• and yes, there are definitely higher quality supplements than others. It's really important that you select the right ones for you based on your age, nutritional intake, health issues, and medications/other supplements.

Good health and happiness to you.

77338 · August 26, 2010 at 7:00 PM

Eva, i took your and Chris's advice and had my blood tested late in my cycle on day 21 and i think it made a difference. i have been supplementing sporadically for 3 months, not as much as the doctor prescribed, but my ferritin is up to 28. a couple of years ago when i followed the doctor to a tee (3 pills of 325mg ferrous sulfate spaced throughout the day), i got it up to 24, so i definitely think when you get tested in your cycle is important.

i was wondering whether i was not absorbing nutrients well or maybe my low iron had to do with gut bacteria, but i think none of those apply. as for bacteria, dr. ayers says:

"V, The signs of a healthy gut flora are consistent with bacteria that can convert soluble plant fiber into the bacteria that form the hydrated solids of stools and provide stimulus for the development of the GALT, Th17 and Tregs: normal bowel movements (no constipation), no food intolerances, lack of symptoms of chronic inflammation -- allergies, autoimmune diseases, acne, depression, absence of gut symptoms -- bloat, gas, etc.

Thanks for the questions."

based on this i have healthy gut bacteria.

as for absorption problems, i got my blood test results and for the nutrients potassium, vitamin b12, and magnesium, i am totally normal. i'm even on the upper end of magnesium 5.8 mg/dL (reference range 4.2 -6.8) without ever having supplemented.

so i don't seem to have an absorption problem. i don't have internal gi tract bleeding either.

that leaves me thinking that my hormones are out of whack due to approaching menopause (i'm 45) or some other gynecological issue. i did have a tubal ligation, so that's something else to explore, although i haven't really found anything there.

in any event, i've left my anemia go for 3 years. i have to supplement with iron at this point until i uncover some evidence-based good alternative. i need to research if there are significant difference between iron supplement brands (right now i go to wal-mart for it).

stephen- for men i've read extra iron is not a good idea, so i won't be getting the iron skillet cuz of my husband, but thanks for the suggestion just the same.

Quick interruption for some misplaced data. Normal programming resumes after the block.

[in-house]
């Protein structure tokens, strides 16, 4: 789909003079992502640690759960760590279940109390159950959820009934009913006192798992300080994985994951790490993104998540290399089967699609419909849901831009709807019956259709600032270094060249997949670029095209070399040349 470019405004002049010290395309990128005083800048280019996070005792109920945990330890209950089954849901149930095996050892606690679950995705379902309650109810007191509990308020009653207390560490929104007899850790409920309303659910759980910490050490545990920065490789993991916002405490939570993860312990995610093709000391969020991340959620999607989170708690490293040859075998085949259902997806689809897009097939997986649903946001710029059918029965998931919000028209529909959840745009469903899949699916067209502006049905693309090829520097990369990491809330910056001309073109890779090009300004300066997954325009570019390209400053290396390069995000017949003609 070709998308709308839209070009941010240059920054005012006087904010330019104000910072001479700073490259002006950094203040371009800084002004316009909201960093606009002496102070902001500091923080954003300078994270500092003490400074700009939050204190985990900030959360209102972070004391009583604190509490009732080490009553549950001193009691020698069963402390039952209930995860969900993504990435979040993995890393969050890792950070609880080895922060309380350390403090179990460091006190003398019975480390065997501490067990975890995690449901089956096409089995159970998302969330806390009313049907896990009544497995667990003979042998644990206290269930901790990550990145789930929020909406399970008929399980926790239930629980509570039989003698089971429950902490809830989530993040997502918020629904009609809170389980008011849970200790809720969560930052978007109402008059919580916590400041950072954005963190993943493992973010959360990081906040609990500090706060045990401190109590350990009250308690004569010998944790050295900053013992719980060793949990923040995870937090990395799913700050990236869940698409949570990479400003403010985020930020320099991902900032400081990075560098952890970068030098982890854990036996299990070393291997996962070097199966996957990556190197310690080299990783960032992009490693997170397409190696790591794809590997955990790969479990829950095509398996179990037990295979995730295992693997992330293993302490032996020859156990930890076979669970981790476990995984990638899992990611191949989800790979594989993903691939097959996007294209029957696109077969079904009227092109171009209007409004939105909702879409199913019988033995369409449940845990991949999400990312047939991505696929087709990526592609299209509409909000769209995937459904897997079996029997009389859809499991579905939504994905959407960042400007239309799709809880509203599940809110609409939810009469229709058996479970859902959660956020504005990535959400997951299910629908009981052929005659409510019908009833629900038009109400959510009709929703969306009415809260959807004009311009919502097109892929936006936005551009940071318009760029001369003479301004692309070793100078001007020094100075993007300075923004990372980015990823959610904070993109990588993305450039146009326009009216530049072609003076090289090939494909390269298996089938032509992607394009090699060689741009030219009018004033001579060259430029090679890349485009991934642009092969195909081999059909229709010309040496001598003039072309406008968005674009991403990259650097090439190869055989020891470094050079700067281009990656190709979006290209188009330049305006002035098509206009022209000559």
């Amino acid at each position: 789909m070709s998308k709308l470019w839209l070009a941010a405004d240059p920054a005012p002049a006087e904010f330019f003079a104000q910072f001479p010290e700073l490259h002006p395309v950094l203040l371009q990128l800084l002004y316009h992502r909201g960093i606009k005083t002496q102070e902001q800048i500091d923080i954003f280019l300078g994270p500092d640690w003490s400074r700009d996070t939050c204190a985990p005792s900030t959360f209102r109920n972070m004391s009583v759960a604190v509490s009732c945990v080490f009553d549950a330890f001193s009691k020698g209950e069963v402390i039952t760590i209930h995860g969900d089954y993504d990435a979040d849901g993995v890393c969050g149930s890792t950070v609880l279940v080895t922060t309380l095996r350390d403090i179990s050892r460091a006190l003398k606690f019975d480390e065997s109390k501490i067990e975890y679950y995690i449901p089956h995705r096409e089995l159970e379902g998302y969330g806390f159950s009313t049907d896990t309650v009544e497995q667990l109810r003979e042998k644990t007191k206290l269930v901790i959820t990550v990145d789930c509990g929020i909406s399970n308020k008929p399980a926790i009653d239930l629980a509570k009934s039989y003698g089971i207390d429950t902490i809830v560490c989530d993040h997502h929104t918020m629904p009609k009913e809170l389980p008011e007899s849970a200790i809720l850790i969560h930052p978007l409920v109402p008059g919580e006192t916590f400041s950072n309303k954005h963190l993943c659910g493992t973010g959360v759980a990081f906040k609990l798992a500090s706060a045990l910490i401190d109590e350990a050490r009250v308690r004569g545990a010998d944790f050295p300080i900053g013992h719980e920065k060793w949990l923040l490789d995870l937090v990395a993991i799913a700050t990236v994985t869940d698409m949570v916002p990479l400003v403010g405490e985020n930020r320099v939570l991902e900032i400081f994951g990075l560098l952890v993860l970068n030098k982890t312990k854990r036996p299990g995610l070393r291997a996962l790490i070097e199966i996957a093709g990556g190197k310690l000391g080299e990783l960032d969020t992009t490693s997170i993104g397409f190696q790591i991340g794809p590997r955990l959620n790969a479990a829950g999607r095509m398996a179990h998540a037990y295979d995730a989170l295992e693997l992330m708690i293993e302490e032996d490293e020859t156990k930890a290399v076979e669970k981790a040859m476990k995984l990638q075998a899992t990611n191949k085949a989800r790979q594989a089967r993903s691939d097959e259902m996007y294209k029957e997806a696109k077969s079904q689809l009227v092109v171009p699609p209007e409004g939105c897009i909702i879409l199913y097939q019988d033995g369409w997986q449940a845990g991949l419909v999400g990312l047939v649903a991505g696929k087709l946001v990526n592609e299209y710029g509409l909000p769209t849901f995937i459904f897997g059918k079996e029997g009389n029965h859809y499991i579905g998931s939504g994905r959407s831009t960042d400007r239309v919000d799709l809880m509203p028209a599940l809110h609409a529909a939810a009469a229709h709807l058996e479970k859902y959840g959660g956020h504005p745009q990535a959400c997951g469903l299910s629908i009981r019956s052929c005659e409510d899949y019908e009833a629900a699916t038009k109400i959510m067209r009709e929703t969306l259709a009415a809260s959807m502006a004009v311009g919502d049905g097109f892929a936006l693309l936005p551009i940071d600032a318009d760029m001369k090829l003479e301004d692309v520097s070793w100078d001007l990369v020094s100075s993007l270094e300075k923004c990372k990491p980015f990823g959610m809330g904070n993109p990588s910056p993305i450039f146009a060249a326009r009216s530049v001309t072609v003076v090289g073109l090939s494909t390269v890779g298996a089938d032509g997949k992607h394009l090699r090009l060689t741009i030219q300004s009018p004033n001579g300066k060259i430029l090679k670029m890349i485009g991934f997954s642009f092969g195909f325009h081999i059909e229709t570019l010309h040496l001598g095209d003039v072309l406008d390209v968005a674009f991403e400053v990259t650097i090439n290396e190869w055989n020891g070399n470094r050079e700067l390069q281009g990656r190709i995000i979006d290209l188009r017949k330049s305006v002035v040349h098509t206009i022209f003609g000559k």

20469 · August 26, 2010 at 2:31 PM

Vmary, I was in college at the time, eating SAD and overworking and undersleeping. Since I was poor, I would sometimes do a gig where I would get paid to be a guinea pig for some new drug therapy, usually asthma stuff since it paid really well. Some of the drug trials involved them taking blood and they would often remark that I was anemic or sometimes every really anemic. They didn't give numbers though and I just didn't care-too much other stuff on my mind then. I didn't have money so I just ignored the prob. Later, I would have trouble donating blood because sometimes my numbers were not high enough. I learned to only go to give blood if it was about 2 to 3 weeks since my period. HOwever, by that time, when I was donating blood, I had started to get much more into lowcarb and was eating more meat. I found if I ate a lot of meat and ate healthy, the blood letters told me I had really good red blood cell counts like way at the top of normal, to almost abnormally high. There was a definite correlation between what I was eating and what kind of scores I was getting. However, my numbers still drop right after my period and sometimes if it is the day after, I may not have high enough numbers to be allowed to donate. I don't have heavy periods either and they only last about 3 days, so I suspect this effect might be stronger for heavy bleeders.

77338 · August 26, 2010 at 11:50 AM

EVA, could u give more info about your experience? How old were u when you were anemic? What were your numbers? Did you see a doc for your anemia- what did they say was the cause of the anemia? Why do you decide not to take iron supplements? How long did it take for you to resolve your anemia using paleo? I have learned that some women who have become anemic through heavy periods also have hypothyroidism- so that's what I'm investigating at the moment. At the stopthethyroidmadness.com website people share what has worked for them.

154 · August 26, 2010 at 1:30 AM

you probably know this; Vitamin C rich food.